According to Constitutional law, every 10 years, a nationwide census is taken to determine how many people are currently living in the United States. While the census is a familiar tradition in many American lives and a landmark designating another completed decade, few people are aware of the accompanying redistricting process.
“Utah draws new districts for its four U.S. House Seats, its 75 state house seats, its 29 state senate seats and its 15 board of education seats after each new Census, in order to keep the population balanced,” said BYU political science professor Adam Brown.
The task of allocating proper representation in state and federal government according to the population, is termed redistricting. Because populations fluctuate over time and vary from county to county, redistricting is vital to ensure that communities are being represented fairly in Congress.
Due to accusations of partisan gerrymandering following the 2011 redistricting results, Utahns in 2018 voted to create an independent redistricting commission that is solely focused on the needs of the people, rather than the goals of politicians. This independent commission works parallel to the state committee, fulfilling the same purpose, but ideally with less political entanglements and motivations. Utah is on the forefront of this growing trend that is seeking to minimize corruption by having both an independent and legislative redistricting committee.
“There is nothing more personal in politics than who represents you,” said Katie Wright, executive director of the Utah based organization Proposition 4 – Better Boundaries.
“Redistricting is a decennial opportunity for the lines that create districts to be redrawn and that is a really critical moment for citizens to be able to identify who their community is and how they should be represented,” Wright said. “It is a fundamental part of the democratic process and impacts the very practical parts of governing.”
The Utah Independent Redistricting Commission is responsible for gathering information and public thoughts about modifying district boundaries. Their website allows for members of the community to submit their own map suggestions as well as leave public comments for commission’s consideration about certain special interest communities.
In conjunction with the independent commission is the Legislative Redistricting Committee. This committee, operated by elected state officials, performs the same functions as the independent commission and allows for communities to submit similar information.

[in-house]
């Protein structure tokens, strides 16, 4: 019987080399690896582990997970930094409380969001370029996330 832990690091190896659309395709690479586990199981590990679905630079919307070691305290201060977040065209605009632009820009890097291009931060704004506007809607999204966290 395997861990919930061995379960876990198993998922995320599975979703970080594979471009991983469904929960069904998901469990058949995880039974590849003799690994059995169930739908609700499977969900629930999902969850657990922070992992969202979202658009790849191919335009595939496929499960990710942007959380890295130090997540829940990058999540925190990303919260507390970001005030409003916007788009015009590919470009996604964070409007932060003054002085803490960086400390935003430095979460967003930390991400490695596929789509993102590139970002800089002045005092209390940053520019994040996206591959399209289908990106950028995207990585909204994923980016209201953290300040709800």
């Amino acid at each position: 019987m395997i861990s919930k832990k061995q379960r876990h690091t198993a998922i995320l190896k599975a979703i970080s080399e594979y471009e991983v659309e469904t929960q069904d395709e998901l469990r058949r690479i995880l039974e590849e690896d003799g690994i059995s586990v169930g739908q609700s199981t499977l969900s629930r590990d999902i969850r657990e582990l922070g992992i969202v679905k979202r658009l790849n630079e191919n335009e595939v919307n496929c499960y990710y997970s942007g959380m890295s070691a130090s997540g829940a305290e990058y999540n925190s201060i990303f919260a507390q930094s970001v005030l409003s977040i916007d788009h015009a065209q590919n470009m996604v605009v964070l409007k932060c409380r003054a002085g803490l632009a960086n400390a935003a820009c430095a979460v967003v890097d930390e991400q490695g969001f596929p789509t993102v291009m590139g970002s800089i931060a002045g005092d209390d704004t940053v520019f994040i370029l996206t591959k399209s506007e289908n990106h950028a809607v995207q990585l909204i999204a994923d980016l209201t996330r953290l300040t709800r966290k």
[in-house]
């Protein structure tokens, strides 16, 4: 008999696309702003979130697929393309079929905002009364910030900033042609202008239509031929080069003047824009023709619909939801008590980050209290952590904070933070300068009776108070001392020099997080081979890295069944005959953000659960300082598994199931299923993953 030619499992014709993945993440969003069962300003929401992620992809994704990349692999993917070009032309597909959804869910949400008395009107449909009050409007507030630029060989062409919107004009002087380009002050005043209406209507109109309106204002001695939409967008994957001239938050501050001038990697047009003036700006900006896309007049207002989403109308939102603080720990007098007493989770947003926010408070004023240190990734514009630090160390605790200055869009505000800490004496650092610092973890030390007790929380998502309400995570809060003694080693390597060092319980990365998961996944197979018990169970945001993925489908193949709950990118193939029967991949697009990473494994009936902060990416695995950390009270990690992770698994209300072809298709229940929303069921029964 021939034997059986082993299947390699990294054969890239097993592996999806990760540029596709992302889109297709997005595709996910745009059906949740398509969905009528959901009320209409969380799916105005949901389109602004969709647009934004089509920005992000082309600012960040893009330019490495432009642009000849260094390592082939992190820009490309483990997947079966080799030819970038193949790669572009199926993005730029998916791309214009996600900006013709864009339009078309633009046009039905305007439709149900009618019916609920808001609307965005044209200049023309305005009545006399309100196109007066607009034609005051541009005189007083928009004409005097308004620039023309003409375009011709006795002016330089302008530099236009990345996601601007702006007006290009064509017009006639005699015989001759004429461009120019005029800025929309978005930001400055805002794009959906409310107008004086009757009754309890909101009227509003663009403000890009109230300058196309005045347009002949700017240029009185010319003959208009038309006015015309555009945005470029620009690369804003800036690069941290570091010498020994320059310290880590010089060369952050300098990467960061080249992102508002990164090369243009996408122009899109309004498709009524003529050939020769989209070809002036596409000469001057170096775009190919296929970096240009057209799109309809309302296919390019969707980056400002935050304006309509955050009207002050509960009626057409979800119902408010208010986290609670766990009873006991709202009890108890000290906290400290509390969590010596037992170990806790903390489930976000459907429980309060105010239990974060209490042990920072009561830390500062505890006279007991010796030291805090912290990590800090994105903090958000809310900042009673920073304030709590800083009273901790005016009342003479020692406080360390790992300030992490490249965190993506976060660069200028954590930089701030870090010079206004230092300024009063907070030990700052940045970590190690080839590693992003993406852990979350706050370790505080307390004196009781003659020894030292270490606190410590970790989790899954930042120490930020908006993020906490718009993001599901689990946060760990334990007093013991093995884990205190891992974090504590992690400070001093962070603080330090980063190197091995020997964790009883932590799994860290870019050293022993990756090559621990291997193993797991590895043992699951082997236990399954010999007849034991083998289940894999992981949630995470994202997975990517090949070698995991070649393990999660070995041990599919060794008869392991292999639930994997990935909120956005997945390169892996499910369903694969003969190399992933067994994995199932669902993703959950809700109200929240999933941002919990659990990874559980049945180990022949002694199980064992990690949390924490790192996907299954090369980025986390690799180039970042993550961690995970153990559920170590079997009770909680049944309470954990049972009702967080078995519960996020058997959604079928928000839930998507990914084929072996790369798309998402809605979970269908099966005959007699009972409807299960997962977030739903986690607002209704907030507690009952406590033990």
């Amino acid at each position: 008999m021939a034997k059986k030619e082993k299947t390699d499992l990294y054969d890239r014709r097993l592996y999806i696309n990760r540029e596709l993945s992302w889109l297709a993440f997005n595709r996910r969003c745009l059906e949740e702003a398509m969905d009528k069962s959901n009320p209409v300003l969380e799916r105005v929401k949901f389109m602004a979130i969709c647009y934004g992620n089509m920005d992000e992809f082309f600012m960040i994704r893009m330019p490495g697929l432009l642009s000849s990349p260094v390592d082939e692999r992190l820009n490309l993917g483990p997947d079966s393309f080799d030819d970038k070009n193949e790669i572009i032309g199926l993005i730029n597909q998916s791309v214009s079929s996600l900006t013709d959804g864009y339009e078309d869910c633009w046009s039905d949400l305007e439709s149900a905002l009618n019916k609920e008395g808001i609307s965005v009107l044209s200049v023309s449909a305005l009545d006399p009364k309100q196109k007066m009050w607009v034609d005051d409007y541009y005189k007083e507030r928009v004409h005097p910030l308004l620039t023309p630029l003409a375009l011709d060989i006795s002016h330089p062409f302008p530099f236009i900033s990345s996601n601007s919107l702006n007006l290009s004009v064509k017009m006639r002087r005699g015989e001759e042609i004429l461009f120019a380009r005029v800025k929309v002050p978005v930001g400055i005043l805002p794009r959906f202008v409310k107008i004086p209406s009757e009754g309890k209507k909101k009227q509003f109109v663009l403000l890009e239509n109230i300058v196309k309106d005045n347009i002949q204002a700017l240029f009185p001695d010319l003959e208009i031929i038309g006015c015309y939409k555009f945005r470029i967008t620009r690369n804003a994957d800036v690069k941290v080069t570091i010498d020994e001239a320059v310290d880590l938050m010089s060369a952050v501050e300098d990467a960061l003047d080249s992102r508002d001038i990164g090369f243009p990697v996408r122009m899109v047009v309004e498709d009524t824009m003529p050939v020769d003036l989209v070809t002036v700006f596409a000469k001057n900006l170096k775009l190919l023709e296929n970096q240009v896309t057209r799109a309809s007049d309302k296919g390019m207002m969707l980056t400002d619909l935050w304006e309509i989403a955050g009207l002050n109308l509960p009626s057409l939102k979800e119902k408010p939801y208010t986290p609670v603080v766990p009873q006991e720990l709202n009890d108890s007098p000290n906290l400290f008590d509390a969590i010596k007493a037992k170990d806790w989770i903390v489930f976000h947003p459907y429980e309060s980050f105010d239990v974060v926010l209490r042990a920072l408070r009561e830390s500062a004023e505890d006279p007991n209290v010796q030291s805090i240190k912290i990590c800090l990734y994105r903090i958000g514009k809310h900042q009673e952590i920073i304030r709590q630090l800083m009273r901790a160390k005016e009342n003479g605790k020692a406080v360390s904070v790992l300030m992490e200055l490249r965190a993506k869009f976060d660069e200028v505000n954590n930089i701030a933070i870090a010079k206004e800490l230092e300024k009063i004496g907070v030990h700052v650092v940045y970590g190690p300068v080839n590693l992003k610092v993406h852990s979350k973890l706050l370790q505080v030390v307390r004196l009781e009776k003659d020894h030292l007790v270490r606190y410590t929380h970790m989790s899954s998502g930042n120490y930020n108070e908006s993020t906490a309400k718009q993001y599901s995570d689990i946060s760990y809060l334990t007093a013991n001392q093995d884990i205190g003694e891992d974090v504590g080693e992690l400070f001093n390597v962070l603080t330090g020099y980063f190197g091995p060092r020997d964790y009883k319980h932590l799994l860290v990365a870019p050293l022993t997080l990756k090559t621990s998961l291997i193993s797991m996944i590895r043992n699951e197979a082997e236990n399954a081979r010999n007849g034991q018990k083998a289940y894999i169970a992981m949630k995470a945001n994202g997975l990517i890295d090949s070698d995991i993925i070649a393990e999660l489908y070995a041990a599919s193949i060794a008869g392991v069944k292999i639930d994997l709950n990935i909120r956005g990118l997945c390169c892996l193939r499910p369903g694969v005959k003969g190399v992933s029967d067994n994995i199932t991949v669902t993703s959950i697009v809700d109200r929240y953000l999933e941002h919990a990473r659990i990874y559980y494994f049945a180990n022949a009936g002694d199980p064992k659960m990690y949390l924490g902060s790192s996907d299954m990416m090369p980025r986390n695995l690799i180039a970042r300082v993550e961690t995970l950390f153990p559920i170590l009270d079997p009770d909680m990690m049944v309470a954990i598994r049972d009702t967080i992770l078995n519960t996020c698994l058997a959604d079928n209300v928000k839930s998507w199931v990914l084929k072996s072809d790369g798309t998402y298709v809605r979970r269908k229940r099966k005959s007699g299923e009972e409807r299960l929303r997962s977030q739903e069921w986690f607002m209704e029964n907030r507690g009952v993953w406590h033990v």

Once both committees have received input from the community, maps drafted from both efforts will be examined and voted upon.
While some people doubt the efficacy of the independent commission’s efforts, Utah House Rep. Kelly Miles believes their input will be appreciated.
“Paul Ray, the co-chair of the Legislature’s redistricting committee, plans to take their input. If they put together maps and it makes better sense, he has no problem using their maps. They want to come up with the best format possible,” Miles said.
Public hearings are being held weekly across the state as another way for both organizations to gather input from the people. In Provo, residents will have the opportunity to voice their opinions at a community hearing organized by the Independent Redistricting Commission on Oct. 8 at 6 p.m. at the Provo Recreation Center. The legislature’s committee held a hearing in Orem last month.
Students and all members of the community are encouraged to participate and get involved in this exercise of our representative government.
“I would encourage people to get involved,” said Holly Richardson, former member of the House of Representatives and editor of Utah Policy Daily. “There are a couple of really great ways to get involved. There are several different hearings that the community can come to. Just show up. Go to meetings, submit comments, and make a map.”
Following the submission of public comments and map drafts from the public, the independent commission will submit their proposed maps to the state legislature for consideration on Nov. 1. The last public hearing regarding redistricting will be held by the legislature at the Utah Capitol in Salt Lake City on Nov. 10.
Utah’s deadline for having complete, drafted districts is no later than the annual general session next following the legislature’s receipt of the census.